The Mail on Sunday
An incredible story, Mo – and it played out like a TV thriller
The Real Mo Farah BBC1, Wednesday ★★★★★ Turkey Teeth: Bargain Smiles Or Big Mistake BBC iPlayer ★★★★★
Oh dear, I thought at the beginning of the week, there’s nothing I actually want to watch. There were shows I could watch. I could watch Paul Hollywood Eats Mexico or James May: Our Man In Italy, but I think you already know that I’ve had it up to here with celebrities being sent abroad to countries they’re not really interested in to speak to people they’re not really interested in.
I could watch the documentary The Real Mo Farah, I thought, but I’ve seen other documentaries on Sir Mo Farah, our greatest long-distance runner. Plus, he’s written his autobiography, has appeared on umpteen talk shows. Move on, nothing to see here.
But, desperate measures, desperate times, and, my God, those opening words: ‘The truth is I’m not who you think I am. Now, whatever the cost, I need to tell my story.’ I sat up then. The real Mo Farah, it turns out, isn’t Mo Farah at all – he’s Hussein Abdi Kahin.
This documentary has now, rightly, made headlines all over the world. It’s an incredible story told by an incredible man, and it was not only fascinatingly gripping but so affecting. I was in tears more than I wasn’t.
It starts when he was nine and trafficked to the UK from Somaliland under the name ‘Mohamed Farah’. He was trafficked into domestic servitude by a lady who, here, is only ever called ‘the lady’. She lived in Feltham, West London, where he was put to work looking after her children. He cooked for them and fed them. He cleaned up after them. He had to do that, he said, ‘if I wanted food in my mouth’. He was told never to say anything about his true identity or he’d be taken away. ‘I’d lock myself in the bathroom and cry.’
He was eventually allowed to go to school, at 11, under the guise of a Somali refugee who had come to London to join his parents. Look, I can’t go into every detail here. It’s a complicated story with many twists, turns and revelations. What I can tell you is that, in TV terms, it played out like a thriller.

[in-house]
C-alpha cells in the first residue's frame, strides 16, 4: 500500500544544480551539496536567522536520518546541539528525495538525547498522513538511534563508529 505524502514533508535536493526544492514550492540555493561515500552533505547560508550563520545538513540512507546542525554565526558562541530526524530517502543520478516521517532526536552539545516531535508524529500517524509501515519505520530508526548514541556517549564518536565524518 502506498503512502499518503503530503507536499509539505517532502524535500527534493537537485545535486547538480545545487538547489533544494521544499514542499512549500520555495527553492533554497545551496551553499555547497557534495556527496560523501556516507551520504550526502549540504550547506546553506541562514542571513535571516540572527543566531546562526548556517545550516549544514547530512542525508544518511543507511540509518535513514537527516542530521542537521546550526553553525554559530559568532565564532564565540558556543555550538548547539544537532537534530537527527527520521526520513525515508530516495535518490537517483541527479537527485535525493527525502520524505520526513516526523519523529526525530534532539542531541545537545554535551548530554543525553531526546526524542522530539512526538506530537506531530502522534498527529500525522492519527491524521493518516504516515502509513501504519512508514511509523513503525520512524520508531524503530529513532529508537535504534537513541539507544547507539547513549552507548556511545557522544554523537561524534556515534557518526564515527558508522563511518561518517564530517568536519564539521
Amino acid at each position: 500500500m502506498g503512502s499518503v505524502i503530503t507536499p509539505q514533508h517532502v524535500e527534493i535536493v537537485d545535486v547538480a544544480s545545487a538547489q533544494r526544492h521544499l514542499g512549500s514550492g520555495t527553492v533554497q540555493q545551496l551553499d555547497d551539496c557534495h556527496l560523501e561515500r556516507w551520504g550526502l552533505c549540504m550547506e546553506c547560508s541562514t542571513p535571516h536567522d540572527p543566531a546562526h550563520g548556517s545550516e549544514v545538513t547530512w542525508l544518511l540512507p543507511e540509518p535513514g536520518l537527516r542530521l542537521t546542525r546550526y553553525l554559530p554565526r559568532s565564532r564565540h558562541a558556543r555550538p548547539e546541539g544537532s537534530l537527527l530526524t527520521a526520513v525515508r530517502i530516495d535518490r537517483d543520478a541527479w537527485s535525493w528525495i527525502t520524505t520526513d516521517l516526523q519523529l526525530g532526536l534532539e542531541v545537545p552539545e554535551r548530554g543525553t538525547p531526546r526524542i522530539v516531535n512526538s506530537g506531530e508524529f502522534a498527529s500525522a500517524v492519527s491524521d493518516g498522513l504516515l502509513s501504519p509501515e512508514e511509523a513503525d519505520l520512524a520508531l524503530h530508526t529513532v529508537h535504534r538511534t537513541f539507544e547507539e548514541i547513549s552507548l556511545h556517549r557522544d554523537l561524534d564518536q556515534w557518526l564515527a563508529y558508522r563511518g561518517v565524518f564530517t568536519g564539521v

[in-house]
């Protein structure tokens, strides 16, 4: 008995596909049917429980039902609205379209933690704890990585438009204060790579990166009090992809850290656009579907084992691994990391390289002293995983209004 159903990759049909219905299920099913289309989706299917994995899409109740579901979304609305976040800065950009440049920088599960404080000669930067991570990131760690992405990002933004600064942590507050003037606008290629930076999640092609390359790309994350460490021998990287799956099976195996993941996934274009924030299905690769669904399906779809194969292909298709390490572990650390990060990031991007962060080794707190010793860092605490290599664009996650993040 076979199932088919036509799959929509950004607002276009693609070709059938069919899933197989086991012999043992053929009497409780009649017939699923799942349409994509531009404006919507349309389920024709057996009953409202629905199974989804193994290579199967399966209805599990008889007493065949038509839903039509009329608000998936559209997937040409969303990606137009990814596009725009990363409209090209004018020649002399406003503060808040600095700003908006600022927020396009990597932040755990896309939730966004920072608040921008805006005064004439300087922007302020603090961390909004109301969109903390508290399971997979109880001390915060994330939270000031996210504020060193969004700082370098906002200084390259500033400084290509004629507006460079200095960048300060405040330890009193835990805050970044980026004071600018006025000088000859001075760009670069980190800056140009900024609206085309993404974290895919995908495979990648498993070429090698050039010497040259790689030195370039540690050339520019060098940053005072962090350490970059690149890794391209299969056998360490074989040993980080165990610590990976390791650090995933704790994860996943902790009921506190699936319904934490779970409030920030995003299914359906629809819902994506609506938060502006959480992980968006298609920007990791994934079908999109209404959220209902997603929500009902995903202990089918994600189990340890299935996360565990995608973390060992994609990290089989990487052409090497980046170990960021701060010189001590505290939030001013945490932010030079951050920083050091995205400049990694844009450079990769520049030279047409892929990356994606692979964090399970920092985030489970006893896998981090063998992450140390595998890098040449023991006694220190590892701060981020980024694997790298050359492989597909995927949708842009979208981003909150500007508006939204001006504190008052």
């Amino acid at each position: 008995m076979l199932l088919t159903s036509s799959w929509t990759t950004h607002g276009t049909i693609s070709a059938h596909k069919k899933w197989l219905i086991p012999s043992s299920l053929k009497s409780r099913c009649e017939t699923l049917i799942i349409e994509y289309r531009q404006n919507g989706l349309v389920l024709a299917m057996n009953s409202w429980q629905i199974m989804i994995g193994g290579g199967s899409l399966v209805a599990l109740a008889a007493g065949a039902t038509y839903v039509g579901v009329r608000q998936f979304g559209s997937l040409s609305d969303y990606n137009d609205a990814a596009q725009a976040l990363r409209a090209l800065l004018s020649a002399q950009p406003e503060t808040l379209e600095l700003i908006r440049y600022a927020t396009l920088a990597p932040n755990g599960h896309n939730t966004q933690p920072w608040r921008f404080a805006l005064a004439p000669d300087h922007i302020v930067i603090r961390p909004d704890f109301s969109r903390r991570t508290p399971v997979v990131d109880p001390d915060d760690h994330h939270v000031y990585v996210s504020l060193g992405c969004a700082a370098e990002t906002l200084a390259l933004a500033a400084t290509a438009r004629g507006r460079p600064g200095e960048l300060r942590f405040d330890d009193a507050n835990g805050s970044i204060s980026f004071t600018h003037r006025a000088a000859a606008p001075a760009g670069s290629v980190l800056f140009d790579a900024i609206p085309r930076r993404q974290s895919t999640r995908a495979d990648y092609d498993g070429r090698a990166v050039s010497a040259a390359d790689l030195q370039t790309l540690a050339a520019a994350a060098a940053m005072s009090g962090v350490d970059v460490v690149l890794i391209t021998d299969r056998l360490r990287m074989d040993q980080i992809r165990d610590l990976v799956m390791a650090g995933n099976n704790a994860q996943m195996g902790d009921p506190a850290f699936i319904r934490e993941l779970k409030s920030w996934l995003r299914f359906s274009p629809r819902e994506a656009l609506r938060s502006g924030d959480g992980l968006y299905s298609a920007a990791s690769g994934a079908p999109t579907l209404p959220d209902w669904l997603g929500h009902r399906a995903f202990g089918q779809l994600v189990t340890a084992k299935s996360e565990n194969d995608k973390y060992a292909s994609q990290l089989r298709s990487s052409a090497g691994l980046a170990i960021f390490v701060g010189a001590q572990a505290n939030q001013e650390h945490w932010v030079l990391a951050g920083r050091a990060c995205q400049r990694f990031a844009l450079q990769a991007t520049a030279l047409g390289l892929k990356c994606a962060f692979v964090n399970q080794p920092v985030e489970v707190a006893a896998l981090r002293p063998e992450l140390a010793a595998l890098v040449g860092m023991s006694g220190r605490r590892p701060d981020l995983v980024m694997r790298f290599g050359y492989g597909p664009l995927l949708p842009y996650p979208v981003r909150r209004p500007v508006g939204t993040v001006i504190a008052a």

Who was ‘the lady’? Were any of his family complicit in the trafficking? Whose name did he take? There was a boy a year ahead of him in school called Mohammed Farah who disappeared. Is there a connection? The woman called Kinsi, who later took him in. Who was she exactly? What did she know? Were his mother and siblings alive or dead?
This last was answered when, as a teenager, he was working part-time in a restaurant and someone came in, saying they knew his mother, who had made him a cassette. We hear the cassette. ‘You are part of my body, my life, Hussein, my dear son…’
We return with him to Somaliland and meet his mother. His father, a farmer, had been killed by stray gunfire in the civil war. His mother had sent Mo and his twin brother to an uncle in Djibouti because it was too dangerous where they were. They were visited by ‘the lady’. Both boys were told they were going to Europe. But then, as his twin tells him, ‘I woke in the morning and you were gone.’
Mo who, we were told, will keep using that name for now, said he had to tell the truth so he could look his children in the eye, and because ‘it’s hard not being honest’ even if it’s necessary to protect yourself. An incredible man, an incredible athlete, an incredible story.
When I first saw there was a documentary about the social-media-fuelled trend for ‘Turkey Teeth’ in the listings, I wondered: turkeys, they have teeth? I even looked it up, only to discover that no, of course, they don’t have teeth, but they do swallow pebbles for grinding food in their gizzards, so I did learn something.
It was only once I started watching Turkey Teeth: Bargain Smiles Or Big Mistake that I realised it was about people who travel to Turkey, the country (!), in pursuit of the latest beauty ideal. That is, a full set of perfectly white, perfectly gleaming, perfectly perfect teeth.
This is presented by Trishala Lakhani, who is both a dentist and a Miss Universe finalist, which was unexpected (my bad). The deal is that you fly to Turkey, stay in a luxury hotel, and have all your teeth replaced for ‘a quarter’ of what it would cost here.
One Love Island fella said it was the best thing he’d ever done. Others, though, said they’d been in pain every day since. It involves having your natural teeth filed down to pegs – please, don’t ever show me those photos again – which takes away 70 per cent of living tissue, and then all the teeth are crowned, in effect.
Many didn’t understand what they were getting into. Your own teeth, what’s left of them, will die off eventually and then that’s it, it’ll have to be dentures, like your nan had, which always creeped you out.
I’m glad I saw it because I don’t have perfectly white, perfectly perfect teeth, but they are my teeth, and you know what I think now? They’ll do.